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iCalendar 2.0 + Detached Recurrences

“What the heck are detached recurrences?” and “why should I care?” might be your first reaction when reading the title. If you work in a corporate environment and have to attend regular meetings, then chances are high that you have some of those beasts in your calendar. When a meeting is canceled for a specific day, that exception can be stored as part of the original event description. But when the start/end time, description (meeting agenda!), list of attendees, etc. for a particular meeting instance is changed, then this additional information is stored in a detached recurrence which overrides the regular instance of the event.

This additional information can be essential for not missing a meeting, so anyone synchronizing his calendar or writing software which is used for that purpose should care. Neither SyncEvolution nor the SyncML servers it is commonly used with supported detached recurrence – until now. This has always been a thorn in my side, so it is with great pleasure that I can announce that 0.8 in combination with ScheduleWorld will finally synchronize detached recurrences. Both client and server required changes; I had to nudge Mark a bit until before he started working on it, but now that it is in place we are glad that we did it. In the remainder of this post I’ll give you a bit more background information.

iCalendar 2.0 + SyncML

The way how iCalendar 2.0 represents a recurring event is via a VEVENT’s RRULE property. This describes how the event repeats. A program calculating all occurrences evaluates that rule and then removes those instances which match the exceptions specified via the EXRULE or EXDATE properties.

A detached recurrence (sometimes also called “child event”) is stored as another VEVENT with the same UID as the parent event and a additional RECURRENCE-ID. This ID specifies which of the regular occurrences is overridden by the child event. Because the child is a normal VEVENT, all of the event properties can be specified independently of the parent.

In SyncML there are two ways of sending information about a recurring event and its exceptions: all VEVENTs with the same UID in the same item, or one VEVENT per item. After asking around among SyncML server developers it turned out that ScheduleWorld and Synthesis favored the “one VEVENT per item” approach because it is closer to the way how events are synchronized so far. It therefore has a chance to work even with servers which do not know the special semantic, as long as they preserve the relevant properties. This approach is what SyncEvolution and ScheduleWorld implement now.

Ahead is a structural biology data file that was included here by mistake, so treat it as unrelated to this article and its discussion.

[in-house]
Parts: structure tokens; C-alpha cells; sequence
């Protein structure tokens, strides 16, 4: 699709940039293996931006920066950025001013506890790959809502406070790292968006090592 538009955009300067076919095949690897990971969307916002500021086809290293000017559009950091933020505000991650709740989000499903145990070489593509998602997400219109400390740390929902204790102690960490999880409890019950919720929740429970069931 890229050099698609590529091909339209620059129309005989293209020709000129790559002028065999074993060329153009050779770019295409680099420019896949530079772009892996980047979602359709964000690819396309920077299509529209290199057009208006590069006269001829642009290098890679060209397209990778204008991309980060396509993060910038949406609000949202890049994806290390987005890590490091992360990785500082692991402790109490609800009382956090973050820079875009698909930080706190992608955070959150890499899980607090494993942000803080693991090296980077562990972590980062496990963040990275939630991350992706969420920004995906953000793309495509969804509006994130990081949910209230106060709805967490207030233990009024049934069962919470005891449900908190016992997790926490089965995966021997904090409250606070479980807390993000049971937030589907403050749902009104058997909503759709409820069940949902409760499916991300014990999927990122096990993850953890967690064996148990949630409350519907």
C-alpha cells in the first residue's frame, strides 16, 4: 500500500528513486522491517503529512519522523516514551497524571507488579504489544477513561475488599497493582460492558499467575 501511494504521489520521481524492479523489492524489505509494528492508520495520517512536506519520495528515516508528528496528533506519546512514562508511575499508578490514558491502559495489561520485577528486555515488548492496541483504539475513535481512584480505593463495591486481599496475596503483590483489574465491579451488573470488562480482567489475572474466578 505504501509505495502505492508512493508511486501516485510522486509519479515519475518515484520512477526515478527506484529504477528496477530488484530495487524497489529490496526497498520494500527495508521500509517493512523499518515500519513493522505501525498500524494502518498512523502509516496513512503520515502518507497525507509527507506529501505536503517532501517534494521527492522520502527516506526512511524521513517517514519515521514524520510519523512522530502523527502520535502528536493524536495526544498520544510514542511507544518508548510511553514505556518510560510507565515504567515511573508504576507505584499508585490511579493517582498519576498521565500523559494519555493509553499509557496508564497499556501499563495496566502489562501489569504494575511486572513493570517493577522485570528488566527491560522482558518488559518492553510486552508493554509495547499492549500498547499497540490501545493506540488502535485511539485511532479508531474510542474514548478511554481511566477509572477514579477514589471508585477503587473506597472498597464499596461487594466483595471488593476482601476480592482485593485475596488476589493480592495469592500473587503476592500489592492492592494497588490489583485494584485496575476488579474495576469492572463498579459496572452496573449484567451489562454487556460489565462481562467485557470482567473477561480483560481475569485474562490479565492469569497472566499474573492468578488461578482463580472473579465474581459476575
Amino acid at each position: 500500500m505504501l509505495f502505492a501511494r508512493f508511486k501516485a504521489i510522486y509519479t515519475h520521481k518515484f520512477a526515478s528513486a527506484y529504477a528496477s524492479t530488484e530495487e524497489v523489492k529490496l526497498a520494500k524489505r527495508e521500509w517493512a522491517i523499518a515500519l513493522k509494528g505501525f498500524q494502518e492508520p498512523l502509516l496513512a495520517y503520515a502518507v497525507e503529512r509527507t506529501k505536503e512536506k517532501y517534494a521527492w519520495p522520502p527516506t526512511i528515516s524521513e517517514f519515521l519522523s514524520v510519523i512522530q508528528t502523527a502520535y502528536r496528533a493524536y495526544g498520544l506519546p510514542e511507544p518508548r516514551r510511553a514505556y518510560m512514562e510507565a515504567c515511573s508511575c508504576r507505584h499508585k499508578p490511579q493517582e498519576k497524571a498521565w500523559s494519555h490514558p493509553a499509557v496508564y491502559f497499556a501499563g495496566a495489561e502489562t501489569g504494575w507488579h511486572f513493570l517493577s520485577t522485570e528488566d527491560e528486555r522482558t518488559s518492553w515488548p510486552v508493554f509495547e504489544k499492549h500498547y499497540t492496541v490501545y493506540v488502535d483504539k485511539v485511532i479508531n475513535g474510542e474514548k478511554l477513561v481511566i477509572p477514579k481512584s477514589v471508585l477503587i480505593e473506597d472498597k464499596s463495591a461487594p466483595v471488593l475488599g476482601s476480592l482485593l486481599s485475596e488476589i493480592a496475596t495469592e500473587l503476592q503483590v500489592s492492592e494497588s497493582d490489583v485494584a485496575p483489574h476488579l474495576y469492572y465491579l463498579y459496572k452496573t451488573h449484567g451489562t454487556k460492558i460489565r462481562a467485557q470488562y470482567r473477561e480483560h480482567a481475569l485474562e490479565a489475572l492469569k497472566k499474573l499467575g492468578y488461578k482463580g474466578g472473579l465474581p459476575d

Ordering of related VEVENTs

The ordering of these related items is important: ScheduleWorld must know the parent event before it can store the children. SyncEvolution takes care of sending items in the right order. Likewise, Evolution gets confused if a parent is added after its children: the parent event is added and stored in the calendar file with the original UID, but it cannot be retrieved under that UID until the data server is restarted. ScheduleWorld gets the order right, but because SyncEvolution is meant to also work with dumb servers (for example, a file sync source which knows nothing about the content of items), it works around this limitation by temporarily removing the children, adding the parent, then updating the parent with its children.

Updating/removing parent and children

ScheduleWorld cannot store children without a parent, so deleting the parent also removes all children. Evolution itself does the same, so normally everything works as expected. Now suppose that a dumb server tells SyncEvolution to remove only the parent. One solution would be to delete also the children, but then client and server would be out of sync. I decided to trick Evolution once more: because the API call to remove the parent automatically removes the children, they are saved by SyncEvolution before making that call and re-added afterwards. This leads to a slightly inconsistent state of the calendar, but the Evolution GUI copes and displays the children – poor orphans, you are not forgotten!

Whether modifications of a parent or child lead to an update of all related events is up to the client and server implementation. At worst it will lead to some extra traffic when items are resend although their content hasn’t changed. SyncEvolution can update both parent and children if asked to by the SyncML server.

Other SyncML servers

I’m not aware of any other SyncML server supporting detached recurrences, although there are mobile phones (like some Nokia models) which support them via a X-RECURRENCE-ID extension to vCalendar 1.0. Together with insufficient support for time zones, this looks like a rather significant gap for SyncML-based calendar synchronization compared to proprietary solutions. Hopefully SyncML server vendors will wake up and do something about it…

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  1. [...] support for detached recurrences (aka modified instances of a recurring event). Requires a SyncML server which supports this. [...]

  2. [...] of the new features in 0.8, detached recurrences, required different updating of events in a calendar. As it turned out during additional tests, [...]

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